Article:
With snowfall on the minds of residents across the state, one may be reminded of that old adage - “No two snowflakes are alike.”

Well, turns out, that's not exactly true.

For those who study snow, it's all about shapes. There's the tree-like dendrites, needles, plates, stars... the list goes on and on. These shapes are further complicated when microscopic layers of ice attach themselves to snow - those flakes are called graupel.

So, while there are a variety of categories of snowflake crystals, within each category, things get a little less special.

Appalachian State professor Baker Perry says when you compare snowflakes, there are many that look nearly identical. So, as far as that old saying?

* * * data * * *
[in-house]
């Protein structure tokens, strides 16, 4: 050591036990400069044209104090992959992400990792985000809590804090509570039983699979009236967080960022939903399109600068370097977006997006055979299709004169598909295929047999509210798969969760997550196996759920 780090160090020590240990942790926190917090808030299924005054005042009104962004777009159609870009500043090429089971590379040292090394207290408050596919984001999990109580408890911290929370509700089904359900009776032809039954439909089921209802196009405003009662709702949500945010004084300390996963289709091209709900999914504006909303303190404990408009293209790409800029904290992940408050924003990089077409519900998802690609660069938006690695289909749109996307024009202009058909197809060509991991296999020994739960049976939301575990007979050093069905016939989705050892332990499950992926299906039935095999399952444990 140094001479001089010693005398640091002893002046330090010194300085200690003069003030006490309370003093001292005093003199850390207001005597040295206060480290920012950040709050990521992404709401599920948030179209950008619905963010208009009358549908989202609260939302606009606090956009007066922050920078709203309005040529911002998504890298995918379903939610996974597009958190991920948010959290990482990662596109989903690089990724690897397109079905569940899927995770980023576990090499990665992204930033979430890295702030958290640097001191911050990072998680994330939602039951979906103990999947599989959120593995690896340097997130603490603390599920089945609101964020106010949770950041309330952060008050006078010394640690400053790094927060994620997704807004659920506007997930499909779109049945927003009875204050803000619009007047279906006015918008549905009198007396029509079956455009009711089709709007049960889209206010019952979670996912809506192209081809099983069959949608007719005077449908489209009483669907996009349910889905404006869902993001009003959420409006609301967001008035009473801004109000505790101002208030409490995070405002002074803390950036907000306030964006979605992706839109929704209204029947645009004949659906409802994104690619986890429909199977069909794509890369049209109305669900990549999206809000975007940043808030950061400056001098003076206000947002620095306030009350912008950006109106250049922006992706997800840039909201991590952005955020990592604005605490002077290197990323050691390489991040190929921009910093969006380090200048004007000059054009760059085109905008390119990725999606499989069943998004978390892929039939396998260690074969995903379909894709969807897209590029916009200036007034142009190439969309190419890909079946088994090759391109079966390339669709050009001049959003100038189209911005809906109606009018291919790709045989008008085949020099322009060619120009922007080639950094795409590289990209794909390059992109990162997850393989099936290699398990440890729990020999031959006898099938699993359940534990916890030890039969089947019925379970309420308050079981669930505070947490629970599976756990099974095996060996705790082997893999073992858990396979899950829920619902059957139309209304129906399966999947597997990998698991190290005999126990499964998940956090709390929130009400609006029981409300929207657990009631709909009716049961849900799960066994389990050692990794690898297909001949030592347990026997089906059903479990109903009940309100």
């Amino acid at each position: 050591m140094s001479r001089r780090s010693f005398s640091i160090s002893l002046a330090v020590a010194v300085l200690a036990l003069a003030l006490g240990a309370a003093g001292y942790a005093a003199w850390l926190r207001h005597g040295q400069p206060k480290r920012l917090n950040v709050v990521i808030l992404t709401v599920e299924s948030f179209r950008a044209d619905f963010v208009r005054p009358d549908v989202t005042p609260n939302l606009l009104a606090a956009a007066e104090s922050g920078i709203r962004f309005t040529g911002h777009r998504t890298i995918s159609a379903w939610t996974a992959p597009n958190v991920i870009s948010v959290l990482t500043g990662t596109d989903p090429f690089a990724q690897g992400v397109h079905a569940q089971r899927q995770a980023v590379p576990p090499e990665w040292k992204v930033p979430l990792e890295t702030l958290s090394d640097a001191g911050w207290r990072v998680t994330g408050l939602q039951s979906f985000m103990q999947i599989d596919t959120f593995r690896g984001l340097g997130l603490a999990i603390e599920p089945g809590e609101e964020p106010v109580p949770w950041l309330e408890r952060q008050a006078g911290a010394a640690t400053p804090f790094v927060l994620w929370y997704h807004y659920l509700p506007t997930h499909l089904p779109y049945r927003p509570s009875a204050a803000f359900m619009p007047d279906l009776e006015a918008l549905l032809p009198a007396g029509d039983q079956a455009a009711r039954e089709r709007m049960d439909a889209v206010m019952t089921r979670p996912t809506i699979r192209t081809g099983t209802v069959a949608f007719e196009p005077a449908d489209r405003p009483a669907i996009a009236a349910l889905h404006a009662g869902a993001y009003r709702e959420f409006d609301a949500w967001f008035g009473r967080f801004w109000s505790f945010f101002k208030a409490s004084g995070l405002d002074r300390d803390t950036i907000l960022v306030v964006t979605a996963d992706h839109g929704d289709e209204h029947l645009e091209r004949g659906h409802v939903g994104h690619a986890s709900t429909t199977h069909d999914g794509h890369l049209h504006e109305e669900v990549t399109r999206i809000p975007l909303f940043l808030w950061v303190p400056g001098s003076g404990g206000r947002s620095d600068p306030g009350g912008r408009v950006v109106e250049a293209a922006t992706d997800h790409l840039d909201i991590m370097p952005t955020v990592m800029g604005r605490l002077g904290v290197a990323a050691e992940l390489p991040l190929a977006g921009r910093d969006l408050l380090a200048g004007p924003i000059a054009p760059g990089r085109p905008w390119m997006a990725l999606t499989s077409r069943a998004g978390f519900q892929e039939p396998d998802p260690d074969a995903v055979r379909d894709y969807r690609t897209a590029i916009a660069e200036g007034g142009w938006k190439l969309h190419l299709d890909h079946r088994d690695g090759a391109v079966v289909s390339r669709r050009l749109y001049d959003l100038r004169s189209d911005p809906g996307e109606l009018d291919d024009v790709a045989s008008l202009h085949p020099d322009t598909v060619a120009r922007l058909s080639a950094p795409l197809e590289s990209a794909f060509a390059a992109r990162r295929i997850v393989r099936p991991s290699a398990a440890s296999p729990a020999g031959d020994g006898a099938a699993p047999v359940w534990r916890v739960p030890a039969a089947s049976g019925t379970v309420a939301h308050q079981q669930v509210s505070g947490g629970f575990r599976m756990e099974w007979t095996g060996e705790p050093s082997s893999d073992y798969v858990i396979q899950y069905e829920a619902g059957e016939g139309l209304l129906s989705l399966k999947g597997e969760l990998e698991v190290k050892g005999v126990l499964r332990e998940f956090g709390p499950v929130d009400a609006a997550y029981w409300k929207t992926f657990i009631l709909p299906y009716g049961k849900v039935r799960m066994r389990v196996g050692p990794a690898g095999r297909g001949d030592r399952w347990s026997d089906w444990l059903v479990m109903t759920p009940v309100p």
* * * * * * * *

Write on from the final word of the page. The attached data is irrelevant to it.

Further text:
“Well, there are many similarities. You really have to have a high-resolution photo to see the differences. At first glance, if you don't have a lot of magnification, they are fairly similar. So I would say there's not complete truth in that statement. There are certainly a lot of similarities with some of the crystal types that we see,” says Perry.

While snowflakes may not be as unique as we hoped, they are never dull. Perry says that the atmosphere never ceases to surprise him, and snow continues to be incredibly unpredictable.

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